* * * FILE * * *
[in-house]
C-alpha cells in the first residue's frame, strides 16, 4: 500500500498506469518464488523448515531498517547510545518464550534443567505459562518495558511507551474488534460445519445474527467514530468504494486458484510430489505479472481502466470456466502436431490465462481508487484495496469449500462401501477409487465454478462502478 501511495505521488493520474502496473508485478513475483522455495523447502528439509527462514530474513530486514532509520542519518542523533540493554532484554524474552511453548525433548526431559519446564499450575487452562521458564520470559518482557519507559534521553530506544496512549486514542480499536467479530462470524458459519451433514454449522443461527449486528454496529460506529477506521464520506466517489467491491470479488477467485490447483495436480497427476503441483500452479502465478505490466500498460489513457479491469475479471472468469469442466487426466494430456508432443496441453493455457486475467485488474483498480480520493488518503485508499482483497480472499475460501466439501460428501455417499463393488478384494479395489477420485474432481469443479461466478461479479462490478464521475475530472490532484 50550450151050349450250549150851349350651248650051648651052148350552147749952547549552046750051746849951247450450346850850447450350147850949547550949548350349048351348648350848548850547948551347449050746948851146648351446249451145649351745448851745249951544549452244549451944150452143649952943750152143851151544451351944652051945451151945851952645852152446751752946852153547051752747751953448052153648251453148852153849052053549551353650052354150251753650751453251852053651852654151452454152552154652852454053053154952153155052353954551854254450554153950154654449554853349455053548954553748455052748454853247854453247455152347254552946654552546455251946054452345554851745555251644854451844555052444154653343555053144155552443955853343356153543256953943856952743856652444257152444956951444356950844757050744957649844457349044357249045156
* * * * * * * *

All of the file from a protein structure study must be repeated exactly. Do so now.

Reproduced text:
[in-house]
C-alpha cells in the first residue's frame, strides 16, 4: 500500500498506469518464488523448515531498517547510545518464550534443567505459562518495558511507551474488534460445519445474527467514530468504494486458484510430489505479472481502466470456466502436431490465462481508487484495496469449500462401501477409487465454478462502478 501511495505521488493520474502496473508485478513475483522455495523447502528439509527462514530474513530486514532509520542519518542523533540493554532484554524474552511453548525433548526431559519446564499450575487452562521458564520470559518482557519507559534521553530506544496512549486514542480499536467479530462470524458459519451433514454449522443461527449486528454496529460506529477506521464520506466517489467491491470479488477467485490447483495436480497427476503441483500452479502465478505490466500498460489513457479491469475479471472468469469442466487426466494430456508432443496441453493455457486475467485488474483498480480520493488518503485508499482483497480472499475460501466439501460428501455417499463393488478384494479395489477420485474432481469443479461466478461479479462490478464521475475530472490532484 50550450151050349450250549150851349350651248650051648651052148350552147749952547549552046750051746849951247450450346850850447450350147850949547550949548350349048351348648350848548850547948551347449050746948851146648351446249451145649351745448851745249951544549452244549451944150452143649952943750152143851151544451351944652051945451151945851952645852152446751752946852153547051752747751953448052153648251453148852153849052053549551353650052354150251753650751453251852053651852654151452454152552154652852454053053154952153155052353954551854254450554153950154654449554853349455053548954553748455052748454853247854453247455152347254552946654552546455251946054452345554851745555251644854451844555052444154653343555053144155552443955853343356153543256953943856952743856652444257152444956951444356950844757050744957649844457349044357249045156